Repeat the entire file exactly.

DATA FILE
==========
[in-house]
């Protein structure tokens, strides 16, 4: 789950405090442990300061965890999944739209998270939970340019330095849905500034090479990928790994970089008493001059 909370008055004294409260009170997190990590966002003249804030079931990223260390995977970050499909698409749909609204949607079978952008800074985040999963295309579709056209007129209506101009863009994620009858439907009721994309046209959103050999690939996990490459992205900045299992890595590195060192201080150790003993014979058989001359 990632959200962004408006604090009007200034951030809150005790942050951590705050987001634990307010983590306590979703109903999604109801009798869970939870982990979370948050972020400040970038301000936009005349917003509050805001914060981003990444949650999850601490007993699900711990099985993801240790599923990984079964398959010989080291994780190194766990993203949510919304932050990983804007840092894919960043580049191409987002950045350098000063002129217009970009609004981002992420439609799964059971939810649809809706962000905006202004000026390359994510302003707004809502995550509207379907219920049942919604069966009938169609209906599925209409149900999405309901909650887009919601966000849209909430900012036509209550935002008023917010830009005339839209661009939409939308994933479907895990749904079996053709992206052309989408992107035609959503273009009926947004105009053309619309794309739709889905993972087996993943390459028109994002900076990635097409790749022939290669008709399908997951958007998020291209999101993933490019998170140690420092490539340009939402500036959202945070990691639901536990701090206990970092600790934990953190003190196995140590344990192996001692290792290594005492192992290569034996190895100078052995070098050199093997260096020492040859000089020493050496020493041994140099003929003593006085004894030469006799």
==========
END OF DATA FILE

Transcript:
[in-house]
């Protein structure tokens, strides 16, 4: 789950405090442990300061965890999944739209998270939970340019330095849905500034090479990928790994970089008493001059 909370008055004294409260009170997190990590966002003249804030079931990223260390995977970050499909698409749909609204949607079978952008800074985040999963295309579709056209007129209506101009863009994620009858439907009721994309046209959103050999690939996990490459992205900045299992890595590195060192201080150790003993014979058989001359 990632959200962004408006604090009007200034951030809150005790942050951590705050987001634990307010983590306590979703109903999604109801009798869970939870982990979370948050972020400040970038301000936009005349917003509050805001914060981003990444949650999850601490007993699900711990099985993801240790599923990984079964398959010989080291994780190194766990993203949510919304932050990983804007840092894919960043580049191409987002950045350098000063002129217009970009609004981002992420439609799964059971939810649809809706962000905006202004000026390359994510302003707004809502995550509207379907219920049942919604069966009938169609209906599925209409149900999405309901909650887009919601966000849209909430900012036509209550935002008023917010830009005339839209661009939409939308994933479907895990749904079996053709992206052309989408992107035609959503273009009926947004105009053309619309794309739709889905993972087996993943390459028109994002900076990635097409790749022939290669008709399908997951958007998020291209999101993933490019998170140690420092490539340009939402500036959202945070990691639901536990701090206990970092600790934990953190003190196995140590344990192996001692290792290594005492192992290569034996190895100078052995070098050199093997260096020492040859000089020493050496020493041994140099003929003593006085004894030469006799």